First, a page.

Gael flies south

Offensive lineman Matt O’Donnell heads to Florida for the Shrine Bowl

Offensive linesmen Matt O’Donnell was selected to participate in the Shrine Bowl.
Offensive linesmen Matt O’Donnell was selected to participate in the Shrine Bowl.
Journal File Photo

This past Saturday, Gaels’ offensive lineman Matt O’Donnell got an opportunity very few CIS football players get during their university careers: an invitation to the annual East-West Shrine Game in Orlando, Florida.

The Shrine game has been running since 1925 and functions as a display of collegiate players entering the NFL draft. The event gives NFL scouts an opportunity to analyze the incoming rookie class while also raising money for the Shriners Hospitals for Children. The athlete pool at the “Shriner” overlaps heavily with the more publicized NCAA Senior Bowl where players also compete for a chance to raise their personal value entering the professional draft.

The level of play at the Shrine Bowl can be significantly higher than any CIS game. O’Donnell said the game showcases the best talent around.

“The players that are first round draft picks according to the experts played in this one. Pretty close in the talent level [to the Senior Bowl]. Some players may be sitting out, but the talent pool was about the same.”

O’Donnell said that it was a struggle to compete against such elite players.

“[It was] one of my most difficult experiences, everyone down here is top player. They are really fast. You don’t get invited here if you’re not a top athlete,” he said.

To make matters more difficult, O’Donnell had to switch from his natural left tackle position to right tackle for a majority of the game. Coping with the level of play and an unnatural position posed some problems for O’Donnell that he said could have been corrected with a little bit more time.

“I haven’t played right tackle for about three years but you never really forget. If I could’ve had a couple of more days [of training camp] I could’ve really shined there,” he said.

Despite the challenges Gaels head coach, Pat Sheahan, said O’Donnell played well.

“Obviously [this was] last time he had live action since the 30th of October. So it’s safe to say that he had a healthy lay off,” he said. “I thought he did pretty well. Monday practice was rained out [and] walk-throughs were basically in the hotel lobby so he didn’t have a lot of time to prepare for this level of competition. He didn’t look out of place and I have been getting back fairly good positive feedback about his weekend.”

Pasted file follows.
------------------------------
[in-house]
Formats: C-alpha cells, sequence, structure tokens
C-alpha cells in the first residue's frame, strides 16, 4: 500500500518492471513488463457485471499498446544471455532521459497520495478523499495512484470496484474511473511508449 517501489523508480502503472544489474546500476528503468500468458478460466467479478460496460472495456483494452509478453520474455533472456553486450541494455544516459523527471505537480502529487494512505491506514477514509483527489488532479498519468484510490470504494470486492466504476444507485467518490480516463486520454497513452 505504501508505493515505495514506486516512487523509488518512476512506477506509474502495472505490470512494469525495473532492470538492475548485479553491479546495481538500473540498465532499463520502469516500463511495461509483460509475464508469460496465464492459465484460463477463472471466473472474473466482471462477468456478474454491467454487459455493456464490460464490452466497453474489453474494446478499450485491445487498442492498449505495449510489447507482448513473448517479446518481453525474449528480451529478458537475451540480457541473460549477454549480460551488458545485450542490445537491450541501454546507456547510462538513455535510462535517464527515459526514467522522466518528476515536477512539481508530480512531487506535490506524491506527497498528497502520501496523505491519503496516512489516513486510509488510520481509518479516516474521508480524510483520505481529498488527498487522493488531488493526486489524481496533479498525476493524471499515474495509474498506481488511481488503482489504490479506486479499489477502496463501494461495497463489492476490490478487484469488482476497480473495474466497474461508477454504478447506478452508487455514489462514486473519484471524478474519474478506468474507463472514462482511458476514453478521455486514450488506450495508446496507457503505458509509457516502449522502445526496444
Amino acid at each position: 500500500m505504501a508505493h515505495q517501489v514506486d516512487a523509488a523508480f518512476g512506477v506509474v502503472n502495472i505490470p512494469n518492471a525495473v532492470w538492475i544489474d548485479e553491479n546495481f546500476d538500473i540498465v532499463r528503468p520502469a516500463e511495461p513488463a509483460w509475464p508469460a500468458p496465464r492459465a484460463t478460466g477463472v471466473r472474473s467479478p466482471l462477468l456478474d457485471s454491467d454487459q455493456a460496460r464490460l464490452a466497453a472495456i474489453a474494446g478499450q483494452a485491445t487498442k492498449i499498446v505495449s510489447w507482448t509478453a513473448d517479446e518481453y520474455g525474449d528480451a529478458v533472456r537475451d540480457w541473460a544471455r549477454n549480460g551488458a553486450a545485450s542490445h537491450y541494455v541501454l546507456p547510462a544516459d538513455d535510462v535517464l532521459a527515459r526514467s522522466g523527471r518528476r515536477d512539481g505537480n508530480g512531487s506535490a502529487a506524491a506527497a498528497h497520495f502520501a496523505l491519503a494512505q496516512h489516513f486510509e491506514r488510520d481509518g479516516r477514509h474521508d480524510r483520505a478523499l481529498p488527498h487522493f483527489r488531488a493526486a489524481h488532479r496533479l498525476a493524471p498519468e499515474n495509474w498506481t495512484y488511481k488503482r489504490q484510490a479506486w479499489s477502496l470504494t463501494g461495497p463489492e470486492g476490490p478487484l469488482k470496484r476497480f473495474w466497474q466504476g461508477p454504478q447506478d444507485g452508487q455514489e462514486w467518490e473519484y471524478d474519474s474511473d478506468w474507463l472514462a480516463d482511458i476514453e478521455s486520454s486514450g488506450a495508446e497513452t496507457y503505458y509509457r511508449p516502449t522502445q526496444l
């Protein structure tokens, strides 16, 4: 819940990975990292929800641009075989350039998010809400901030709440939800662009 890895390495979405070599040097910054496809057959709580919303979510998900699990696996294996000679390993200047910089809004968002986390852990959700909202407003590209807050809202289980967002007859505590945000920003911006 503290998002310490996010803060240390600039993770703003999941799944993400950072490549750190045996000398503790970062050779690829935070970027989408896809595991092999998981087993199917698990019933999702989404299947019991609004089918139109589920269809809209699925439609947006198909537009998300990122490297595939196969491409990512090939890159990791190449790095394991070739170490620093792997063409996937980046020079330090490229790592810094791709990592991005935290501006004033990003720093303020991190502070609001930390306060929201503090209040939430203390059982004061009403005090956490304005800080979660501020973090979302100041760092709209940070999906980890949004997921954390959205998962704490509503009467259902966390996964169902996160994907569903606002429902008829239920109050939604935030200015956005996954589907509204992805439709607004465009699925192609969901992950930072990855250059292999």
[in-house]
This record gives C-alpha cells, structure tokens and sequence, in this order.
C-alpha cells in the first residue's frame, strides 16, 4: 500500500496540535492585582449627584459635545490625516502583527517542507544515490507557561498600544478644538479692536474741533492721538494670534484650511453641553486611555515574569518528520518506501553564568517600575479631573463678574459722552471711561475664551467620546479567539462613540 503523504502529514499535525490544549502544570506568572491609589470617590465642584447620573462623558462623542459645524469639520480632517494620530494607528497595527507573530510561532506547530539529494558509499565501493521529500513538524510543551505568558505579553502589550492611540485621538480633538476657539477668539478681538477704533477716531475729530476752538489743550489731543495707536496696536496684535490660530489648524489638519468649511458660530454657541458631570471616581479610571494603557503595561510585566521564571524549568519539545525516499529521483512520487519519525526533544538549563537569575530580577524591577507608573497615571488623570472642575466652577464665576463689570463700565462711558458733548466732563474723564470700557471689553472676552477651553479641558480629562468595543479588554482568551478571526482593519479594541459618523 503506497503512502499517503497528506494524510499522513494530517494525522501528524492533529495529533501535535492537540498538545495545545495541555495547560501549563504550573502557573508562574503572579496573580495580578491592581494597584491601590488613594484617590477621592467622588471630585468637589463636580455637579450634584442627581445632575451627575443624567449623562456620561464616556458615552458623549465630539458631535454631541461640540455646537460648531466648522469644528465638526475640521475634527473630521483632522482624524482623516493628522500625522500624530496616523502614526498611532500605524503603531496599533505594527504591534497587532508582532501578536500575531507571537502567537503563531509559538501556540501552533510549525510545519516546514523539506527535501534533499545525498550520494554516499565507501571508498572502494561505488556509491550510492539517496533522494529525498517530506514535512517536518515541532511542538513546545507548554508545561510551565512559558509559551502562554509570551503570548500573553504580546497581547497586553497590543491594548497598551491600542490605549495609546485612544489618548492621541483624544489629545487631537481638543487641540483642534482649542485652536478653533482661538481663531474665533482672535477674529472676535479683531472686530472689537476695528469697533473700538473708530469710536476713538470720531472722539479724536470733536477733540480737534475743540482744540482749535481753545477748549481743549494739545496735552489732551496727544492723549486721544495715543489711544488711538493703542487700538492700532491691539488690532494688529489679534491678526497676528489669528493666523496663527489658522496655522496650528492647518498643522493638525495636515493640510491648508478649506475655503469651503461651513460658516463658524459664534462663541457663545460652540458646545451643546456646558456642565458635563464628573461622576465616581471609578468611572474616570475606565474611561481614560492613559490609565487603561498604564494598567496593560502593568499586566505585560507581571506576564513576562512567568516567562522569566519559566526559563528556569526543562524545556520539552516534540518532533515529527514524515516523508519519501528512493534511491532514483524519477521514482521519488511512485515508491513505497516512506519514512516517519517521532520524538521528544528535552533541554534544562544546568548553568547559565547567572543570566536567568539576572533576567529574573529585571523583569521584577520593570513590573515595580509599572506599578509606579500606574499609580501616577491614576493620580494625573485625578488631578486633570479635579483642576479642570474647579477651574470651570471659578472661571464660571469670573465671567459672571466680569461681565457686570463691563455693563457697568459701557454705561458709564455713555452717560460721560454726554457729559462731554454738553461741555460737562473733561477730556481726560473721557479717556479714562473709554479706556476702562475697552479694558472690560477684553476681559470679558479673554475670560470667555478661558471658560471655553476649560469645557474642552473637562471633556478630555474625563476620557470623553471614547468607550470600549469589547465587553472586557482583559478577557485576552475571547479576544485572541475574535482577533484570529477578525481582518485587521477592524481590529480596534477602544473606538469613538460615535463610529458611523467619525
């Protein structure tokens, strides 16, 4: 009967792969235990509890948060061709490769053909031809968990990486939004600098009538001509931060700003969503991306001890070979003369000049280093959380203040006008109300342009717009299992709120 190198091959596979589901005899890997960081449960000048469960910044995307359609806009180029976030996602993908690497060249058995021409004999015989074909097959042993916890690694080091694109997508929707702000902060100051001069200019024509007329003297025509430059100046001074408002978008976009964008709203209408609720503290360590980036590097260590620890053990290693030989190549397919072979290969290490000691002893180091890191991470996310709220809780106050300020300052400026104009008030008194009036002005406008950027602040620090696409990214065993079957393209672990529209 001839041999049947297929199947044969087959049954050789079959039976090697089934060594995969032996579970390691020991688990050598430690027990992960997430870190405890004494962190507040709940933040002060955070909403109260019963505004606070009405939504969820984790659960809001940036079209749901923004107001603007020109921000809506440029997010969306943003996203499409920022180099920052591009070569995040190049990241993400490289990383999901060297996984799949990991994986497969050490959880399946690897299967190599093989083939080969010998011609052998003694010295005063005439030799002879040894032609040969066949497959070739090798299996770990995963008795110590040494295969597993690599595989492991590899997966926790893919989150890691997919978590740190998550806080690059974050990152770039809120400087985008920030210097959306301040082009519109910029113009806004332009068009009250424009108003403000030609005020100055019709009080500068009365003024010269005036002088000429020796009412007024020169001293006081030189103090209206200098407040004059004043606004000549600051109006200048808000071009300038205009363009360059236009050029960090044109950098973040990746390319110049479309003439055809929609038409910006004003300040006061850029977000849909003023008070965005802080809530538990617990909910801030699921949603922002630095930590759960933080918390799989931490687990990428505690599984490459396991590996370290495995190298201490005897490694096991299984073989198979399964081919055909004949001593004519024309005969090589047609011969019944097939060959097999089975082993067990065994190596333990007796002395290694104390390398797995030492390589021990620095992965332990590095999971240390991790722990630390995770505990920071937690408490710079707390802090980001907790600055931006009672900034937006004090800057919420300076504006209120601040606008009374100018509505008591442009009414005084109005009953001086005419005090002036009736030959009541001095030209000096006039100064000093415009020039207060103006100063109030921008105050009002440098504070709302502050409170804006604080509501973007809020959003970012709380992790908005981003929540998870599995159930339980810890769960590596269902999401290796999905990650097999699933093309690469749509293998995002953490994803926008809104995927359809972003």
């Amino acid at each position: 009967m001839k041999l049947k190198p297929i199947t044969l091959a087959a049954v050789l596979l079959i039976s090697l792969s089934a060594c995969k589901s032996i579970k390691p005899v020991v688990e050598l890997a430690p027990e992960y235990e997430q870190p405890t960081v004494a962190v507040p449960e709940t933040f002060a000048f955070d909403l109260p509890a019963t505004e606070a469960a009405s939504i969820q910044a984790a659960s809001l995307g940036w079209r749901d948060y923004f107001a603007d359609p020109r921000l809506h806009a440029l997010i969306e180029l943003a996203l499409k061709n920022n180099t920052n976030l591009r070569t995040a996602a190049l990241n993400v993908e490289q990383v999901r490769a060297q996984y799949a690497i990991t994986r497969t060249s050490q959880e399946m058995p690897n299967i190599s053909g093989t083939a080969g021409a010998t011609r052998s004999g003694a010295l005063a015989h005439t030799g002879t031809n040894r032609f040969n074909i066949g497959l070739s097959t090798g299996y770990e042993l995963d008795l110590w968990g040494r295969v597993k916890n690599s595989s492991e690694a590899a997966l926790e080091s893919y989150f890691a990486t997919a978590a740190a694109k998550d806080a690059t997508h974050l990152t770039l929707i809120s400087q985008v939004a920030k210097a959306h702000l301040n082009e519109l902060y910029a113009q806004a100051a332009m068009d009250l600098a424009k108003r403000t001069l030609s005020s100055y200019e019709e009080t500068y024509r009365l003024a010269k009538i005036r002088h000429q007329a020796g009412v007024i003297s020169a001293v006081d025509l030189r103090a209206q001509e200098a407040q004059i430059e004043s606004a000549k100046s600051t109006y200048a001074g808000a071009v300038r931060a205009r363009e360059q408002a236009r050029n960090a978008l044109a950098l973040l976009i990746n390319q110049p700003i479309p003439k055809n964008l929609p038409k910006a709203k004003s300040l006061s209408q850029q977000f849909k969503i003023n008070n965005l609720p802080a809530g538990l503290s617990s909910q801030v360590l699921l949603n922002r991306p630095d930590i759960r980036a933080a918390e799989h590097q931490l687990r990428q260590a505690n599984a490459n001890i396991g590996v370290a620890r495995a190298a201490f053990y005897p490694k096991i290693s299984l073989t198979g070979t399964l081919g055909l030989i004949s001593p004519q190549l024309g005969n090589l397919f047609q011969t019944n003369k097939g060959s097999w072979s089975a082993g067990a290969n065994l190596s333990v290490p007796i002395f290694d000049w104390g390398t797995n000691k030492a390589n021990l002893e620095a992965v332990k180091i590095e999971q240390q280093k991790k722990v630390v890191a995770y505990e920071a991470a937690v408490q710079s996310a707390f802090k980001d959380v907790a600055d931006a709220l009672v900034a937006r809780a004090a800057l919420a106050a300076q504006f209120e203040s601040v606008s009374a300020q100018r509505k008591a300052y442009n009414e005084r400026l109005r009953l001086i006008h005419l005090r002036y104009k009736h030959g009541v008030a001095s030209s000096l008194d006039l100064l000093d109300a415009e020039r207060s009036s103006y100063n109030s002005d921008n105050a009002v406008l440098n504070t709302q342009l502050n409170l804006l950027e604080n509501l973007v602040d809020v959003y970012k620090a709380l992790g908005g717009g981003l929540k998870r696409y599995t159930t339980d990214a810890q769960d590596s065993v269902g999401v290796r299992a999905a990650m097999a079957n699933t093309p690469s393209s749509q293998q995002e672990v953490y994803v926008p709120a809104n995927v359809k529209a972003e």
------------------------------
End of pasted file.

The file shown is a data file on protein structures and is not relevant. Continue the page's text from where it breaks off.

Simply getting the invite is very meaningful for a CIS athlete, the field is dominated by NCAA Division I athletes. Since 2000 only 24 CIS athletes have been invited, which comes out to a little more than two athletes a year. The last time a Gael was selected for the game was in 1986 when offensive tackle, Mike Schad was selected. Sheahan said this fact alone makes the O’Donnell’s opportunity meaningful.

“It’s a tremendous accolade for him and the Queen’s program. To produce a candidate for an event like this is great. Thrill of a life time [for O’Donnell]—a thing that only happens once in a life time.”

O’Donnell is currently training in Virginia Beach to improve his talents for the CFL Evaluation camp, which will be held March 6-8 in Toronto.. He will also be entering the NFL Entry Draft, which will be held April 28-30 in New York City.

While his chances in the States may be slim, O’Donnell said he’s just hoping for someone to give him a chance. He is also ranked sixth in preliminary CFL draft rankings according to the CBC, so even if the NFL doesn’t work out, he still has a good shot in the Canadian equivalent. Sheahan said that O’Donnell’s chances at a professional career are good.

“He has a chance to shine [at the CFL evaluation camp],” he said. “Yet they are an isolated attempt to evaluate his football ability. There isn’t a lot of live preparation, [it’s a] one shot deal. He needs to look strong and look in shape.”

Although football is certainly at the forefront of O’Donnell’s thoughts at the moment, he has also prepared himself for life away from athletics if a professional career doesn’t materialize. The fourth-year health studies student said that he will make sure to finish his University studies so that he can pursue teaching and coaching later on in life.

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